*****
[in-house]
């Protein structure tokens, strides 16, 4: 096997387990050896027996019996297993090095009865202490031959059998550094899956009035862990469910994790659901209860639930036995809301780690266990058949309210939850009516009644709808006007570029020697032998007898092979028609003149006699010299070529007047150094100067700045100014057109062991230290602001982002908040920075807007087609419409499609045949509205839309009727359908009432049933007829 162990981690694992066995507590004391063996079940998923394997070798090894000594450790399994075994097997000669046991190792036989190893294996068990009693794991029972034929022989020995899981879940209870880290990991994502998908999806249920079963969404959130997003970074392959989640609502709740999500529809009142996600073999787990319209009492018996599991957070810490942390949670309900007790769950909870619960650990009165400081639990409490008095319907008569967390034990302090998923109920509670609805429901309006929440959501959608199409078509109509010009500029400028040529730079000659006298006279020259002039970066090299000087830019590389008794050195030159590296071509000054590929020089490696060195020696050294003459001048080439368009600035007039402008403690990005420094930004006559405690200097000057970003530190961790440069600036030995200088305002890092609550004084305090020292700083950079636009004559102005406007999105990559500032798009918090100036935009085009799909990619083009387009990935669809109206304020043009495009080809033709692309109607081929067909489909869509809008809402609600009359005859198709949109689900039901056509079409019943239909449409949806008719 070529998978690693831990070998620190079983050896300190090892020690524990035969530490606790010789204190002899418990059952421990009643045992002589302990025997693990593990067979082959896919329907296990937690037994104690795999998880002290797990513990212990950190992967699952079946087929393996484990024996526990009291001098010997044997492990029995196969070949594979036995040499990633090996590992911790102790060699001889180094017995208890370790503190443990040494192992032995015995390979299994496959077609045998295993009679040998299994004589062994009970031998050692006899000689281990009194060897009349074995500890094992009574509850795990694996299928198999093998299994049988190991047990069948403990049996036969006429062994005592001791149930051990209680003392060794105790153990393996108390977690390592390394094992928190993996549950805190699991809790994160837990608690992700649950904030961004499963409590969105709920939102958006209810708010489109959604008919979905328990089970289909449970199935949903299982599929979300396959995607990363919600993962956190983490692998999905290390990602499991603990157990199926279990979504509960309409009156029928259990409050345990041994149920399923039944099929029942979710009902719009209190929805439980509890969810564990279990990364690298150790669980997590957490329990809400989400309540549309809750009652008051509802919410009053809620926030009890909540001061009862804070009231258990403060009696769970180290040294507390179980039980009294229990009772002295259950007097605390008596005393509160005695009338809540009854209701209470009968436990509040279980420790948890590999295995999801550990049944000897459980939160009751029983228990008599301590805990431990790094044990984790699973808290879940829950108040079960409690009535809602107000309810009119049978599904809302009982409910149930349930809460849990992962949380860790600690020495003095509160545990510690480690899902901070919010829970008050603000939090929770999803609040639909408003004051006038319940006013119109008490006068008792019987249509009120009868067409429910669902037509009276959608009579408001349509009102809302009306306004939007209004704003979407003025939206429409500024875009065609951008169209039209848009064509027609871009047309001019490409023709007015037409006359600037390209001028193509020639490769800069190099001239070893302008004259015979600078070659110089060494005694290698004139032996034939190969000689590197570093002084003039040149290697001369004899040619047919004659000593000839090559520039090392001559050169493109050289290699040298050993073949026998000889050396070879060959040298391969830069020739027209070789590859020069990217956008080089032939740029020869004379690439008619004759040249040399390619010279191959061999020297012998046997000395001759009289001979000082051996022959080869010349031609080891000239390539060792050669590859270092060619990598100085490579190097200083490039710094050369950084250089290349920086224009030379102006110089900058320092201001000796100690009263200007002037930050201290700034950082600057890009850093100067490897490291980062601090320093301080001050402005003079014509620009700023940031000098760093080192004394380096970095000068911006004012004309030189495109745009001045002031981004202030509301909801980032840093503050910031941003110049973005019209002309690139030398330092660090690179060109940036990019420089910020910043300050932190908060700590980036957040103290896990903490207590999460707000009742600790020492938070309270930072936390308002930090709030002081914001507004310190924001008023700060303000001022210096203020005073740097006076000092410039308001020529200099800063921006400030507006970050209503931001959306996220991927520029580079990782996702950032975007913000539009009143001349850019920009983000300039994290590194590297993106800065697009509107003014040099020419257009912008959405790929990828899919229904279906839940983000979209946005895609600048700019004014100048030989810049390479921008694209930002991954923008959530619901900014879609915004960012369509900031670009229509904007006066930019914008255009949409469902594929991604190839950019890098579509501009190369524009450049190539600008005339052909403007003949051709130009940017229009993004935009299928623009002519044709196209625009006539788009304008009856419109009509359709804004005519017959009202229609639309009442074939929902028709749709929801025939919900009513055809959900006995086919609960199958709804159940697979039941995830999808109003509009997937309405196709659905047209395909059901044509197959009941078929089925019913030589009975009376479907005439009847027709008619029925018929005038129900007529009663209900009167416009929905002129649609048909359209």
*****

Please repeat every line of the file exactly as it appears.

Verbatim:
[in-house]
């Protein structure tokens, strides 16, 4: 096997387990050896027996019996297993090095009865202490031959059998550094899956009035862990469910994790659901209860639930036995809301780690266990058949309210939850009516009644709808006007570029020697032998007898092979028609003149006699010299070529007047150094100067700045100014057109062991230290602001982002908040920075807007087609419409499609045949509205839309009727359908009432049933007829 162990981690694992066995507590004391063996079940998923394997070798090894000594450790399994075994097997000669046991190792036989190893294996068990009693794991029972034929022989020995899981879940209870880290990991994502998908999806249920079963969404959130997003970074392959989640609502709740999500529809009142996600073999787990319209009492018996599991957070810490942390949670309900007790769950909870619960650990009165400081639990409490008095319907008569967390034990302090998923109920509670609805429901309006929440959501959608199409078509109509010009500029400028040529730079000659006298006279020259002039970066090299000087830019590389008794050195030159590296071509000054590929020089490696060195020696050294003459001048080439368009600035007039402008403690990005420094930004006559405690200097000057970003530190961790440069600036030995200088305002890092609550004084305090020292700083950079636009004559102005406007999105990559500032798009918090100036935009085009799909990619083009387009990935669809109206304020043009495009080809033709692309109607081929067909489909869509809008809402609600009359005859198709949109689900039901056509079409019943239909449409949806008719 070529998978690693831990070998620190079983050896300190090892020690524990035969530490606790010789204190002899418990059952421990009643045992002589302990025997693990593990067979082959896919329907296990937690037994104690795999998880002290797990513990212990950190992967699952079946087929393996484990024996526990009291001098010997044997492990029995196969070949594979036995040499990633090996590992911790102790060699001889180094017995208890370790503190443990040494192992032995015995390979299994496959077609045998295993009679040998299994004589062994009970031998050692006899000689281990009194060897009349074995500890094992009574509850795990694996299928198999093998299994049988190991047990069948403990049996036969006429062994005592001791149930051990209680003392060794105790153990393996108390977690390592390394094992928190993996549950805190699991809790994160837990608690992700649950904030961004499963409590969105709920939102958006209810708010489109959604008919979905328990089970289909449970199935949903299982599929979300396959995607990363919600993962956190983490692998999905290390990602499991603990157990199926279990979504509960309409009156029928259990409050345990041994149920399923039944099929029942979710009902719009209190929805439980509890969810564990279990990364690298150790669980997590957490329990809400989400309540549309809750009652008051509802919410009053809620926030009890909540001061009862804070009231258990403060009696769970180290040294507390179980039980009294229990009772002295259950007097605390008596005393509160005695009338809540009854209701209470009968436990509040279980420790948890590999295995999801550990049944000897459980939160009751029983228990008599301590805990431990790094044990984790699973808290879940829950108040079960409690009535809602107000309810009119049978599904809302009982409910149930349930809460849990992962949380860790600690020495003095509160545990510690480690899902901070919010829970008050603000939090929770999803609040639909408003004051006038319940006013119109008490006068008792019987249509009120009868067409429910669902037509009276959608009579408001349509009102809302009306306004939007209004704003979407003025939206429409500024875009065609951008169209039209848009064509027609871009047309001019490409023709007015037409006359600037390209001028193509020639490769800069190099001239070893302008004259015979600078070659110089060494005694290698004139032996034939190969000689590197570093002084003039040149290697001369004899040619047919004659000593000839090559520039090392001559050169493109050289290699040298050993073949026998000889050396070879060959040298391969830069020739027209070789590859020069990217956008080089032939740029020869004379690439008619004759040249040399390619010279191959061999020297012998046997000395001759009289001979000082051996022959080869010349031609080891000239390539060792050669590859270092060619990598100085490579190097200083490039710094050369950084250089290349920086224009030379102006110089900058320092201001000796100690009263200007002037930050201290700034950082600057890009850093100067490897490291980062601090320093301080001050402005003079014509620009700023940031000098760093080192004394380096970095000068911006004012004309030189495109745009001045002031981004202030509301909801980032840093503050910031941003110049973005019209002309690139030398330092660090690179060109940036990019420089910020910043300050932190908060700590980036957040103290896990903490207590999460707000009742600790020492938070309270930072936390308002930090709030002081914001507004310190924001008023700060303000001022210096203020005073740097006076000092410039308001020529200099800063921006400030507006970050209503931001959306996220991927520029580079990782996702950032975007913000539009009143001349850019920009983000300039994290590194590297993106800065697009509107003014040099020419257009912008959405790929990828899919229904279906839940983000979209946005895609600048700019004014100048030989810049390479921008694209930002991954923008959530619901900014879609915004960012369509900031670009229509904007006066930019914008255009949409469902594929991604190839950019890098579509501009190369524009450049190539600008005339052909403007003949051709130009940017229009993004935009299928623009002519044709196209625009006539788009304008009856419109009509359709804004005519017959009202229609639309009442074939929902028709749709929801025939919900009513055809959900006995086919609960199958709804159940697979039941995830999808109003509009997937309405196709659905047209395909059901044509197959009941078929089925019913030589009975009376479907005439009847027709008619029925018929005038129900007529009663209900009167416009929905002129649609048909359209």